Would average earners have to see their wages more than double to afford their first home?
"Average earners in England would need to see their wage more than DOUBLE to afford their first home, shock research has found." The Mirror, 11th February 2014
Rising house prices and the difficulty faced by many in getting onto the housing ladder, particularly in the capital, is a topic which repeatedly catches the headlines.
Tuesday was no different as the Guardian, the Independent and the Telegraph reported that wages would need to double to 'keep up' with house prices, based on a new report published by Shelter into house prices since 1997.
The Mirror went further, reporting that average earners would need at least double their wages to buy their first home.
Rising house prices and doubling wages
The Mirror cited the Shelter report in support of its headline, although the report actually focuses on something quite different: the change in the house price to earnings ratio over time.
It found that in 1997 the average house cost five times the average wage, at £75,562 to £16,500.
By 2012, that difference had risen to ten times, with the average house costing £253,816 compared to average wages of £25,932.
The earnings data is based on a 1% sample of employee jobs (excluding the self-employed), while the Land Registry index excludes new builds. The latter is a significant omission since new builds are required by law to include some affordable housing, and are therefore a common option for first-time buyers.
Based on these figures therefore, the gap between wages and house prices has doubled compared to 1997, and it's fair to report that wages are not keeping up with house prices.
What does this tell us about affordability over time?
While the earnings-to-house-price ratio is often used as a yardstick for the affordability of housing, it isn't a perfect measure of how easy or difficult it is for first time buyers to purchase a home.
We often buy homes together with a partner; first time buyers probably don't buy 'average' houses; while the willingness of banks to lend can also inhibit or encourage the first-time buyer market. The Mirror's headline misses out these nuances.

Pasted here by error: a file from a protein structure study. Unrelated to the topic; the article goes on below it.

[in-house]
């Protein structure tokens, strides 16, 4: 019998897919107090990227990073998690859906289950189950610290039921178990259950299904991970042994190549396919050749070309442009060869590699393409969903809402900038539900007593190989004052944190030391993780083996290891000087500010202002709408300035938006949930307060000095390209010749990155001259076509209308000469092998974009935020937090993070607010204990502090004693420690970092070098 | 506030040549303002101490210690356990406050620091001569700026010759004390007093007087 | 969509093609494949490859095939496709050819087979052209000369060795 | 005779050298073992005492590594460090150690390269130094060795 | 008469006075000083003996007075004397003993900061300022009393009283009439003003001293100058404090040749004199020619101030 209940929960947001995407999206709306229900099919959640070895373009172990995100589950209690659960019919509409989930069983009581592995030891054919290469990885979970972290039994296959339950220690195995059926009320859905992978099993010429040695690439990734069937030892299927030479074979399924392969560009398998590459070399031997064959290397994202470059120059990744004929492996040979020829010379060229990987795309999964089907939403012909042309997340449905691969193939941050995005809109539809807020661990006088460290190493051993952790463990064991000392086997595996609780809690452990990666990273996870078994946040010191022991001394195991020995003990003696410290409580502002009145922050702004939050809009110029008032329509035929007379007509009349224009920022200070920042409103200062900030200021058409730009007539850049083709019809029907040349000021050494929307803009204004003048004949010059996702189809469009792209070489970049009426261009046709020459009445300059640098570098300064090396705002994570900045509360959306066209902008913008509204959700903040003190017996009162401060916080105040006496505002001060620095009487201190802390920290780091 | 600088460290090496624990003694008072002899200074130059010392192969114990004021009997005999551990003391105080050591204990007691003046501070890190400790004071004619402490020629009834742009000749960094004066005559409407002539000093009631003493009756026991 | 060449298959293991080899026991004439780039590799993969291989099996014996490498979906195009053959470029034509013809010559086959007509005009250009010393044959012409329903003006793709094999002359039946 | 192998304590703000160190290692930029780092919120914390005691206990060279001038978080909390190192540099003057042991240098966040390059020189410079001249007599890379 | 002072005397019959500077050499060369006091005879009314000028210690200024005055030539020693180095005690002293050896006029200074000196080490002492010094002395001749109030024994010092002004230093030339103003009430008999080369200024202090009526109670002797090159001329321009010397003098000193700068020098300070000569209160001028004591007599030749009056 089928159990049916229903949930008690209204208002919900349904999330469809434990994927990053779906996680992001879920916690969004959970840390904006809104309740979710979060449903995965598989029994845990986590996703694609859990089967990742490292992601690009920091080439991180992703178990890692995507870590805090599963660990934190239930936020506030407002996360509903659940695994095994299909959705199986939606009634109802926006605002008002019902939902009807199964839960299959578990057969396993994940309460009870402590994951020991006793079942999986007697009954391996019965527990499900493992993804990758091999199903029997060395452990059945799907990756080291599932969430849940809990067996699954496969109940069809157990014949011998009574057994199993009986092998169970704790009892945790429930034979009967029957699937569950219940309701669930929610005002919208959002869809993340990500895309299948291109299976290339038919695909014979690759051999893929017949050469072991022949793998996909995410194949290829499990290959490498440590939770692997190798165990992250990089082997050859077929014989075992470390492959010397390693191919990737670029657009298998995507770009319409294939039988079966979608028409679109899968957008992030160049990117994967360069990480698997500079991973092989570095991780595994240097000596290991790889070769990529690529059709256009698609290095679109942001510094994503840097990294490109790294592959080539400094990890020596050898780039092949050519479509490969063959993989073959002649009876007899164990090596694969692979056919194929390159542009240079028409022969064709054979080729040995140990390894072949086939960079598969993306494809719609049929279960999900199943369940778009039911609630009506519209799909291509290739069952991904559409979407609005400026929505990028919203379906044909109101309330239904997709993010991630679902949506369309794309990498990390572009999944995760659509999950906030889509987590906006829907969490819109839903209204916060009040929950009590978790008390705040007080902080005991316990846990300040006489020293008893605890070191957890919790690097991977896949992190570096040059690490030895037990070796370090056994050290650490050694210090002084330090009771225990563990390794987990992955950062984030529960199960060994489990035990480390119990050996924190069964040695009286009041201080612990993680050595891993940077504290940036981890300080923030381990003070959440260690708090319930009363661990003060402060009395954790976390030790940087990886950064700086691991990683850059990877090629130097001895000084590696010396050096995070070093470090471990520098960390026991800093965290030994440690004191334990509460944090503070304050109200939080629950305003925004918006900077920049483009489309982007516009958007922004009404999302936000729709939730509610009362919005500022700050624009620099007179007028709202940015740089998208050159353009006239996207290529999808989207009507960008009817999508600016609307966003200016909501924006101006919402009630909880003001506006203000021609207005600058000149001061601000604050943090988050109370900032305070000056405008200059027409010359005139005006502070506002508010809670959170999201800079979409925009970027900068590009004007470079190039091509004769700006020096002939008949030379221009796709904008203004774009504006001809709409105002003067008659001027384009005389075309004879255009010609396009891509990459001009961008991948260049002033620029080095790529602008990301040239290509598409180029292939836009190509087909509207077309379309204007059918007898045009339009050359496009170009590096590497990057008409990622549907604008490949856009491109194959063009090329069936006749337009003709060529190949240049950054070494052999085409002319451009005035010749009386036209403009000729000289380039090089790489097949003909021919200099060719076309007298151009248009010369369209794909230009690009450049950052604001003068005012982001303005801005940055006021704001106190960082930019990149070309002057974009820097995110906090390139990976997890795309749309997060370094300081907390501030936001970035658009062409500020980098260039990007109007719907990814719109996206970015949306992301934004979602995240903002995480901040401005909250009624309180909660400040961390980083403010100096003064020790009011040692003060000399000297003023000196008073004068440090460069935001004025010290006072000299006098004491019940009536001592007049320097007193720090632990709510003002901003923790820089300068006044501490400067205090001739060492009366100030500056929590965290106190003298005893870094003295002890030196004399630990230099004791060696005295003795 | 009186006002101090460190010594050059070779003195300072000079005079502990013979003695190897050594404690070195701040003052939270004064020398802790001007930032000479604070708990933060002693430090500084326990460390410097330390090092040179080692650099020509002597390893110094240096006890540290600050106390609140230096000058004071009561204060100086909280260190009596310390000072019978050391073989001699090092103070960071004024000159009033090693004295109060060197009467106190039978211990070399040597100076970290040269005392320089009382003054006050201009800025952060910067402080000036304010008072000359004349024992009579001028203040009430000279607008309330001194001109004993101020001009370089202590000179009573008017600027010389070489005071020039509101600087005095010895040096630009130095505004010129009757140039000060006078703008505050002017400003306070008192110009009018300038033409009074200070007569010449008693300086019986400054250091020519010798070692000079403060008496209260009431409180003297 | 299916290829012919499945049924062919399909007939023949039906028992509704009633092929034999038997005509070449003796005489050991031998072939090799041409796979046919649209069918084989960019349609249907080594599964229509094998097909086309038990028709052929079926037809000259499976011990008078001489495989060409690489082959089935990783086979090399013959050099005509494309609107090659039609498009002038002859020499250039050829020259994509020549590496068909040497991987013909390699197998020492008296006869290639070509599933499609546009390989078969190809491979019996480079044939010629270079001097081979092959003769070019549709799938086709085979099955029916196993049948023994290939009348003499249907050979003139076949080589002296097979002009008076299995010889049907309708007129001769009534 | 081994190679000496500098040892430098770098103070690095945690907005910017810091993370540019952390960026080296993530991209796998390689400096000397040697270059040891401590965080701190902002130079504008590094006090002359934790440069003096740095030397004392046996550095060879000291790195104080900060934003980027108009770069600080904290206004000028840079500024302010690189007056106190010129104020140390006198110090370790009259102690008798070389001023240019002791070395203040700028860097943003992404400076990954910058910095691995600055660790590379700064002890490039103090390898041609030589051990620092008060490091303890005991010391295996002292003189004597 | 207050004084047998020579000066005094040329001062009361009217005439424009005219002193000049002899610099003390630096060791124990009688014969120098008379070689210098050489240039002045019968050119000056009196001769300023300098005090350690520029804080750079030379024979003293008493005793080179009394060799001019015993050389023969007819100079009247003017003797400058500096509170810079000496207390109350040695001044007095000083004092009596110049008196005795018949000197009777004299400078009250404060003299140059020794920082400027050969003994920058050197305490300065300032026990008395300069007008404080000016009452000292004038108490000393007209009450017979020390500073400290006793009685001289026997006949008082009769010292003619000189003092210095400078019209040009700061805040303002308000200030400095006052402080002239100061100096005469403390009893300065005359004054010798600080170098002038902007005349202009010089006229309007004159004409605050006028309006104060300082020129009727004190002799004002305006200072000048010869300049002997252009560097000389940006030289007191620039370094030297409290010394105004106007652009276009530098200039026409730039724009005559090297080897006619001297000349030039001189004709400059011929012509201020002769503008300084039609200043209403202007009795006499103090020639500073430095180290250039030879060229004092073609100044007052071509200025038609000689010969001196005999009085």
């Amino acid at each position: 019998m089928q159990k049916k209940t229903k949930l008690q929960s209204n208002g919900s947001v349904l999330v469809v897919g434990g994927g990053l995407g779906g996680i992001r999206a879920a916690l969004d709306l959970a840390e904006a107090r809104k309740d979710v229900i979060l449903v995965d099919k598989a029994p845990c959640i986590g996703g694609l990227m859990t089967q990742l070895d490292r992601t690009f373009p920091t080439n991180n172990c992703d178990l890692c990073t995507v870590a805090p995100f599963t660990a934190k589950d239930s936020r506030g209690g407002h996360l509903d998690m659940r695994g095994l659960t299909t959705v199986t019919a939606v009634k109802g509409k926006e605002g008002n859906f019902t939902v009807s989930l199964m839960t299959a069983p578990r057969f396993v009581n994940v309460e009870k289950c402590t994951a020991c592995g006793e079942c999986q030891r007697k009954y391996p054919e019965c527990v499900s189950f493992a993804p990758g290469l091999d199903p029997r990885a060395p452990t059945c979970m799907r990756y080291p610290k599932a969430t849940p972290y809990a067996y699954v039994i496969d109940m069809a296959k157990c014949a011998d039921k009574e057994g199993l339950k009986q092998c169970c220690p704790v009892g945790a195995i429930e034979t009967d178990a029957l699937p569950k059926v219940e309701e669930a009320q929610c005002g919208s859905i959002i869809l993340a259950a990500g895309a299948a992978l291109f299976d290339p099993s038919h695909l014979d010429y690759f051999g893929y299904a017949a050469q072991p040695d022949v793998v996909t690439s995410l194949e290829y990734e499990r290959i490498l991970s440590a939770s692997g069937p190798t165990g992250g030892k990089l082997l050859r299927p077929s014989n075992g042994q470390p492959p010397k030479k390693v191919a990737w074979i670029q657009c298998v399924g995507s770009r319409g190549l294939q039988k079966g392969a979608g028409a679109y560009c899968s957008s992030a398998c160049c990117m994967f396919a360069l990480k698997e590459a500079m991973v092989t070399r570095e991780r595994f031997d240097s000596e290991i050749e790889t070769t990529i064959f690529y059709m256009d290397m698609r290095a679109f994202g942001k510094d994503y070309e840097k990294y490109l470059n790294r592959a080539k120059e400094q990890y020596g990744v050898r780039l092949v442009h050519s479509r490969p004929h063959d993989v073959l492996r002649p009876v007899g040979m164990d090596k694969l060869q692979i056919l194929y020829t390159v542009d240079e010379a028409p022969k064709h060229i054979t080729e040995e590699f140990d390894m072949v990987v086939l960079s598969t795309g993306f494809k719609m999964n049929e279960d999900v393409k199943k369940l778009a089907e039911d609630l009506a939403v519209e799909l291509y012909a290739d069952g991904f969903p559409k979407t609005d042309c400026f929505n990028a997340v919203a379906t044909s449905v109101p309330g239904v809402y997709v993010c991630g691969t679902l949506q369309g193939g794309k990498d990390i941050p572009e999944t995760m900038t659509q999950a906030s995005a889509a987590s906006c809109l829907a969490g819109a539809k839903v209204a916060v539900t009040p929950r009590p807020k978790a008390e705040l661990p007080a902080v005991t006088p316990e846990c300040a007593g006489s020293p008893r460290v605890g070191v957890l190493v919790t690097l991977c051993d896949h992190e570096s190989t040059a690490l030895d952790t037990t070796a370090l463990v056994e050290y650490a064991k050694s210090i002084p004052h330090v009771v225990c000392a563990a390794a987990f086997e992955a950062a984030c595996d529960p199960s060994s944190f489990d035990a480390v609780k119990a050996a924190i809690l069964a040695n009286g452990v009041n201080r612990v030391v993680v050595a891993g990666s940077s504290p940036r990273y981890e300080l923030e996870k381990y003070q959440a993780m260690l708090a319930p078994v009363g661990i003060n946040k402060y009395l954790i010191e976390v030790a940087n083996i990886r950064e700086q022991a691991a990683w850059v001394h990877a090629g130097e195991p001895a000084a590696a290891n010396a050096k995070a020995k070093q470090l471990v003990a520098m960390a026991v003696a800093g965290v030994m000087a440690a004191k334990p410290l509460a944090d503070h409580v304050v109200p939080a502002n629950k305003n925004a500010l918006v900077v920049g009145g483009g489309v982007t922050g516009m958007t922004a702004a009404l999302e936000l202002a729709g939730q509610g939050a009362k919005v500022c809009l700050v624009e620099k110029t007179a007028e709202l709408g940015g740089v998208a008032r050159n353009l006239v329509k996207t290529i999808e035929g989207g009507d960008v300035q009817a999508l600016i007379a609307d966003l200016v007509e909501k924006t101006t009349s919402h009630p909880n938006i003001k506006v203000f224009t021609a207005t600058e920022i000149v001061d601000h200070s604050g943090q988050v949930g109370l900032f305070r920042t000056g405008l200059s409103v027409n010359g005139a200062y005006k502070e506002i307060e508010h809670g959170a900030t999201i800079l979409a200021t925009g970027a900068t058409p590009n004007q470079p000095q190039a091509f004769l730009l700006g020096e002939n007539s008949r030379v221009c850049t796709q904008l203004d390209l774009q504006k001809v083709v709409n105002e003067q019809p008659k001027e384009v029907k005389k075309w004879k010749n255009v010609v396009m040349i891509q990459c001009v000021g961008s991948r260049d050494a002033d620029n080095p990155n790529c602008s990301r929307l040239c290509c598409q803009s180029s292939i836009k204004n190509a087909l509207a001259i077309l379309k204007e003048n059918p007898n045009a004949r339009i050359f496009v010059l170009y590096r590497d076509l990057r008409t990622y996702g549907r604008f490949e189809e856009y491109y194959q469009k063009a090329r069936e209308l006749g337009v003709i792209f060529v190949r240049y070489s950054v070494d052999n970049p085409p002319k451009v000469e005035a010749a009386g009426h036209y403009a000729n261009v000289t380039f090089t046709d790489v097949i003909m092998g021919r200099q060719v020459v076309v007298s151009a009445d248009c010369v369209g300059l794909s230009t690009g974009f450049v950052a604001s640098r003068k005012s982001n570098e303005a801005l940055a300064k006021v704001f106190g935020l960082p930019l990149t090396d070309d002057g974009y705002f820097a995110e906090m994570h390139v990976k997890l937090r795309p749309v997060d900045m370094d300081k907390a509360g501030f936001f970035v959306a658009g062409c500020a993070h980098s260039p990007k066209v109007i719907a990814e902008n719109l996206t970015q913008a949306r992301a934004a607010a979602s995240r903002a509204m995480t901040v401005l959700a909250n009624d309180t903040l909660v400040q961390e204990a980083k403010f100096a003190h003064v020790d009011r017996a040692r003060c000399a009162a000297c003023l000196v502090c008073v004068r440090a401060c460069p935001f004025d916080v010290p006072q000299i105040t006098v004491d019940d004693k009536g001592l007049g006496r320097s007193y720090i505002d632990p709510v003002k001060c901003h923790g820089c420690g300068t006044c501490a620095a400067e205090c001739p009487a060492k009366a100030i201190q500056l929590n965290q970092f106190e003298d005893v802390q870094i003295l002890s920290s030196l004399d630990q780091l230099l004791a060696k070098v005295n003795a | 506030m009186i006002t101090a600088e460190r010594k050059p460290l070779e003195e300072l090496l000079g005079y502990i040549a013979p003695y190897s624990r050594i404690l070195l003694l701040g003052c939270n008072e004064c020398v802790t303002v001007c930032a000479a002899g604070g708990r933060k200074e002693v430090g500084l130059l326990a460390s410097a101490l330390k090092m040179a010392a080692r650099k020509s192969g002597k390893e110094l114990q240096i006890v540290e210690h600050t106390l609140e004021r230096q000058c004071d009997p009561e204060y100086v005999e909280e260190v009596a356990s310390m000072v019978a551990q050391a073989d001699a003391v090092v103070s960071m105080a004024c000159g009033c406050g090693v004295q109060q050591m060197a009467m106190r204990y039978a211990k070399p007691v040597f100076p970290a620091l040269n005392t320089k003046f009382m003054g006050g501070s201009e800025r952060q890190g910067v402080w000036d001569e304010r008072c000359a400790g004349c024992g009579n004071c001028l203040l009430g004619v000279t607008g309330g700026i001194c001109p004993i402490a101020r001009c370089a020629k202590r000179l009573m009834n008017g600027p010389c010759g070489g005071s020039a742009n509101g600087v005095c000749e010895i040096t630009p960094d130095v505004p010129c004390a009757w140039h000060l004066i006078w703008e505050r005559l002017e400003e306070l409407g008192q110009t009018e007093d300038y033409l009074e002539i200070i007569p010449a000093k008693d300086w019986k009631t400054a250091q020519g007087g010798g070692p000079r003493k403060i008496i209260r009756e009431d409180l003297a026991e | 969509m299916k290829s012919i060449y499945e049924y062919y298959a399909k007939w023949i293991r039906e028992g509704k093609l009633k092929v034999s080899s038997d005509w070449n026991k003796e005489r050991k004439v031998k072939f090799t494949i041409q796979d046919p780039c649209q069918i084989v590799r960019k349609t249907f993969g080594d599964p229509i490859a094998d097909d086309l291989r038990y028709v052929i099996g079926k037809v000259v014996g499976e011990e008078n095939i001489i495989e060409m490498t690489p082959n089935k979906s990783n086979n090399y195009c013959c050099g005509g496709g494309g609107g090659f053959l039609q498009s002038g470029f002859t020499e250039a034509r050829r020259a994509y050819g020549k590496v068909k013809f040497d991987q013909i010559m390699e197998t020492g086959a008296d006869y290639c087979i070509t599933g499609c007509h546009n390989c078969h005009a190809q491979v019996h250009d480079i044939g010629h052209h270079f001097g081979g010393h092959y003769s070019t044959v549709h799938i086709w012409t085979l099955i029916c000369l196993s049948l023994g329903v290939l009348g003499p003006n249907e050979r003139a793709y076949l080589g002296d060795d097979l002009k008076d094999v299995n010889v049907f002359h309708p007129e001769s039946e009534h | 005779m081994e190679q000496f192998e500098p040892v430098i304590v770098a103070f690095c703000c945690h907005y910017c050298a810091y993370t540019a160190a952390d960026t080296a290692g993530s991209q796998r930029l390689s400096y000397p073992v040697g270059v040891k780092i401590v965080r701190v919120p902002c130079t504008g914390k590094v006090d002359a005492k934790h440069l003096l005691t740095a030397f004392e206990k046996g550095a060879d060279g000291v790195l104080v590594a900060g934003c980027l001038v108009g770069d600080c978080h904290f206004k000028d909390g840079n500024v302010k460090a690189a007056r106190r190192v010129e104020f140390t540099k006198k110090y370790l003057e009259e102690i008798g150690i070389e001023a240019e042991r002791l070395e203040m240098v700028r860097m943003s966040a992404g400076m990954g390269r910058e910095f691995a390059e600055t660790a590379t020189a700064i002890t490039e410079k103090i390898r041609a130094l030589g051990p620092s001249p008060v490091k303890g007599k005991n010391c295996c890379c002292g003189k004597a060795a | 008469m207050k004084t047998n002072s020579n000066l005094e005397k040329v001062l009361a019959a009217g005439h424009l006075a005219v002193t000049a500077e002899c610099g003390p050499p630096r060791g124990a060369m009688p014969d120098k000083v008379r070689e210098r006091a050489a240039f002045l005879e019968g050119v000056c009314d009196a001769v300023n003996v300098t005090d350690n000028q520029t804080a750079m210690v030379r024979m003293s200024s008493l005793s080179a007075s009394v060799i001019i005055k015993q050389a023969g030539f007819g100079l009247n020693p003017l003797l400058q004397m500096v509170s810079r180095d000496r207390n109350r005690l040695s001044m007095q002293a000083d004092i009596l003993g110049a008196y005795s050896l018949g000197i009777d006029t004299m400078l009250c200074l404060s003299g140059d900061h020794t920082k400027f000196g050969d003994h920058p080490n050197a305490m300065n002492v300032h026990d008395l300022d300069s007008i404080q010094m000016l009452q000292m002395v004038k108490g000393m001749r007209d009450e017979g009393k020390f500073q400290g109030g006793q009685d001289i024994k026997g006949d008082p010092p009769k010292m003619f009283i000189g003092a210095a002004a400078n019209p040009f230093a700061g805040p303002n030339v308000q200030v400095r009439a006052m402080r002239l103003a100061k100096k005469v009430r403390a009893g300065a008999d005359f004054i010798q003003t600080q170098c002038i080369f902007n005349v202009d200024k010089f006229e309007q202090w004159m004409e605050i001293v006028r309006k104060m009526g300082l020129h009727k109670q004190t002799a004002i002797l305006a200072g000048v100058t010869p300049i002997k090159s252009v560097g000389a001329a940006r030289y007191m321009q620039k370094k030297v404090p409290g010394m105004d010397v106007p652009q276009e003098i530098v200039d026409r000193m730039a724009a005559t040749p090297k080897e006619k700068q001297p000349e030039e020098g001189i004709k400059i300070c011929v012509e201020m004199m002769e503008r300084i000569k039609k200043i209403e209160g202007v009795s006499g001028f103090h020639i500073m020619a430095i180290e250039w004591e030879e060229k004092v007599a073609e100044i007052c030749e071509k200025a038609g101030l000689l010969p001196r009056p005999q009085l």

So can we account for this? There are a variety of ways of measuring affordability of home ownership.
The ONS House Price Index charts the average total declared income of borrowers and therefore takes account the joint purchasing power of people who buy property together. It also reflects the average earnings of people who are actually managing to buy a house, rather than that of the total population.
It offers figures for all property purchases, but also focuses specifically on first-time buyers, which allows us to look more closely at the Mirror's wider point.
In 2012, borrowers who were first time buyers had, on average, an income of £46,000. They were paying four times that for their home. That compares to two and a half times in 1997.
Another key factor determining affordability is the size of the mortgage that first-time buyers are able to secure. The data from the ONS shows us that first time buyers are now borrowing about three times their income to make their first purchase.
This also suggests that borrowers are now getting a larger mortgage for their salary - but what we don't know is how much deposit was needed to secure the mortgages and whether this has increased over time.
Clearly, variations in lending from mortgage brokers has a huge impact on the value of the deposit buyers need to secure mortgages, and their ability to buy a home.
Government schemes such as Help to Buy, introduced in April 2013, seek to ease the burden on people who are struggling to gather a large enough deposit to secure a mortgage. We won't know the full impact that this is having on the likelihood of potential first time buyers being able to buy their own place for a few years.
Shelter's research does not justify the Mirror's claim that the average earner needs their salary to double in order to buy their first home: an increase in the gap between wages and house prices is not the same as the shortfall that any individual prospective buyer would need to bridge. The numbers do however show a growing gap between wages and house prices, and other figures also show that buying property has become harder over the past fifteen years.
Originally the article mistakenly referred to the average mortgage advance as the average deposit - this has now been corrected.